Motor replacement on my sears craftsman air compressor

Ok this is my second time asking about my sears craftsman air compressor model no.919.152932.

A few months back I moved from California to Thailand and brought my 220v 60 hertz Air compressor with me and I took it to a shop that specialize in rebuilding and converting Ac motors.

Unfortunately they put it back and installed it but now only puts out 1/4 of what used to be a 5 hp motor.

Anyways to make a short story short I left without paying and now I'm stuck with a compressor with no good motor.

So my question is, can I replace the motor directly with a replacement that has the proper power configuration for Thailand? if i can what do i need to know before looking for the motor?Or can I just convert it from a direct drive to a belt driven?right time to convert?

Thanks in advance


Bill says....

Not knowing the power supply of Thailand, I would surmise that perhaps the problem is that the power there is 50 Hertz versus the North American standard of 60... just guessing?

Since as long as the motor has sufficient HP, has the same shaft size, and fits the footprint of the mounting on your air compressor, I am surprised that you haven't been to another shop that sells rebuilt motors, and bought a used one that originates there?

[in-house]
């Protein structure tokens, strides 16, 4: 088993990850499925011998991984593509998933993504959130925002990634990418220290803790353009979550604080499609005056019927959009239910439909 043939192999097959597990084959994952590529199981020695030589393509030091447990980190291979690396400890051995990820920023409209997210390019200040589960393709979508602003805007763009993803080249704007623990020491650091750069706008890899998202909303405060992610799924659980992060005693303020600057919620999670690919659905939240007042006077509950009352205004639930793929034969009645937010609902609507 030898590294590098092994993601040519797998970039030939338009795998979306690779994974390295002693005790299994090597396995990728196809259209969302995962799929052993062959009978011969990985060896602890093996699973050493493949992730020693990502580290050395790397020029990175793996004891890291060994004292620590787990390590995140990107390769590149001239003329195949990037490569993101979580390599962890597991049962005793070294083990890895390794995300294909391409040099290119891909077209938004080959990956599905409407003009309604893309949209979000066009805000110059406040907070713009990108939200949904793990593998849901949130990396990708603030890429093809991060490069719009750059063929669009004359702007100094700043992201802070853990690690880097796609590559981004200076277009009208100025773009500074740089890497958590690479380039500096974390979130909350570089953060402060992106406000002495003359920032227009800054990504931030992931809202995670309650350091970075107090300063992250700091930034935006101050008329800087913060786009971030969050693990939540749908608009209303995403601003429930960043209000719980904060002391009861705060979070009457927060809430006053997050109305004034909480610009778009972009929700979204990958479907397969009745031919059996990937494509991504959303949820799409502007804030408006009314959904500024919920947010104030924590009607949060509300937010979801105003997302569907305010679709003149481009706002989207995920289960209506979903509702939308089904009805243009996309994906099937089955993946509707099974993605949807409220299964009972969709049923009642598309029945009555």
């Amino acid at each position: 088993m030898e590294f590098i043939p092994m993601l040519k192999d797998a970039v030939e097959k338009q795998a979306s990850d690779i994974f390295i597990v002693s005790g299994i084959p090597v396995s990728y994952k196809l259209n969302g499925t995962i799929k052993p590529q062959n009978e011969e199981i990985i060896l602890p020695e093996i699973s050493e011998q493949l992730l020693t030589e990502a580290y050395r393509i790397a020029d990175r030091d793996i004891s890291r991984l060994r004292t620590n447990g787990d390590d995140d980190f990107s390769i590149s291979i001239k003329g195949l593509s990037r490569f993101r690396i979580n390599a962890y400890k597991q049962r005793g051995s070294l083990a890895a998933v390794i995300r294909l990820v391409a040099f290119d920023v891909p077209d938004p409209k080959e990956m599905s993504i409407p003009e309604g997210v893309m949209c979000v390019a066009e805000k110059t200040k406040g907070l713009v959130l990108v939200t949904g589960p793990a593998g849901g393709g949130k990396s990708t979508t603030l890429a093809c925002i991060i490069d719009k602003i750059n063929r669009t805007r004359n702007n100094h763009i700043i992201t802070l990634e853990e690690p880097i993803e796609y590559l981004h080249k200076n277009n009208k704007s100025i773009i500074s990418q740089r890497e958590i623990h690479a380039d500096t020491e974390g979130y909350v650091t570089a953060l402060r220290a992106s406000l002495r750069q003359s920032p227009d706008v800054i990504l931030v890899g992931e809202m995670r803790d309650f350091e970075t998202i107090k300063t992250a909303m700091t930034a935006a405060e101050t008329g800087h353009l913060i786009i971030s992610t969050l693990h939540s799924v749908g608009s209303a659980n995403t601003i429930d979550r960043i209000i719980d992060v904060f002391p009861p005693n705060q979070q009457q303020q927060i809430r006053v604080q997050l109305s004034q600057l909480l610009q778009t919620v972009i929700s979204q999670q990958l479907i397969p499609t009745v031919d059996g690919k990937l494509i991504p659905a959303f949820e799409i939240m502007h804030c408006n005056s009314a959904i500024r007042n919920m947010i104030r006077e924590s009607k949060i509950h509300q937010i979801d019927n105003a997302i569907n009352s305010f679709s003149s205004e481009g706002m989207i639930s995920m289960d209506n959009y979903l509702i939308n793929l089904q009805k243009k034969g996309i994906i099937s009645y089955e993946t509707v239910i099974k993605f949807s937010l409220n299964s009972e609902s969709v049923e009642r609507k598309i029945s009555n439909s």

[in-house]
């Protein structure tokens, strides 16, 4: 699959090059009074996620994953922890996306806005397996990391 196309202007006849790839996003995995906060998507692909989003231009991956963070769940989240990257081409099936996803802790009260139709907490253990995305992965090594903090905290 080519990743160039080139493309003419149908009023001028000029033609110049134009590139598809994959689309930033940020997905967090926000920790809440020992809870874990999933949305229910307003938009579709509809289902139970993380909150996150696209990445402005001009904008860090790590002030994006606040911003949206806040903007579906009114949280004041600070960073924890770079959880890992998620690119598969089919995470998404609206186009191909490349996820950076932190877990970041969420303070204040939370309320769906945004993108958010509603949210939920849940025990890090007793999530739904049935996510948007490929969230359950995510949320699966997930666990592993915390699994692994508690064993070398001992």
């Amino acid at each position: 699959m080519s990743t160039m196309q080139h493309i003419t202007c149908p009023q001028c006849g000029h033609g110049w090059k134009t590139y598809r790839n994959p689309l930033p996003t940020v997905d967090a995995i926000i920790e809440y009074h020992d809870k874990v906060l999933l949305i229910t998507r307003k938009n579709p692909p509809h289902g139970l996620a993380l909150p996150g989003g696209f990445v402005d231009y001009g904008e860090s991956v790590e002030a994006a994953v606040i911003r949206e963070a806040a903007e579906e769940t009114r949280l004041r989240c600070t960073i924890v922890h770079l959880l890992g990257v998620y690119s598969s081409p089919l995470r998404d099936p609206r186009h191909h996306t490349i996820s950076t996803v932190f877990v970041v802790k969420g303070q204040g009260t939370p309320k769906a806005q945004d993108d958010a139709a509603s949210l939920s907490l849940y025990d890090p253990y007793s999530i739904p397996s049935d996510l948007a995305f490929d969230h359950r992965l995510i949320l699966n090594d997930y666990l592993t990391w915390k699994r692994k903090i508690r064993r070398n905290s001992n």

In terms of converting it from direct drive to belt, if you have lots of machine and motor skills, sure, you can do anything you want. Whether a hybrid will do what you want in terms of generating compressed air capacity, that will depend on your mechanical and electrical skills. To have a shop do it for you would be, I should think, price prohibitive.

Good luck,


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Jul 27, 2011
Sears motor replacement
by: Kevin

Ok so my other question is if I decide to go with the belt driven, would the pump work at a different rpm if I choose to run it at a slower rpm and what lowest Hp motor can I go with?(cost)Thanks again


I'm puzzled how you think that changing the drive, from direct to belt and sheave, will resolve the motor issues? Way I see it, it won't.

The compressor is designed to run with the drive and the HP of the motor that it came with.

You can experiment all you want, but as you move farther from the original parameters, the output or the compressor itself might suffer.

Changing the sheave sizes changes the load on the shaft and the other components to which that sheave is attached, and I cannot tell you what the result will be. Sorry.

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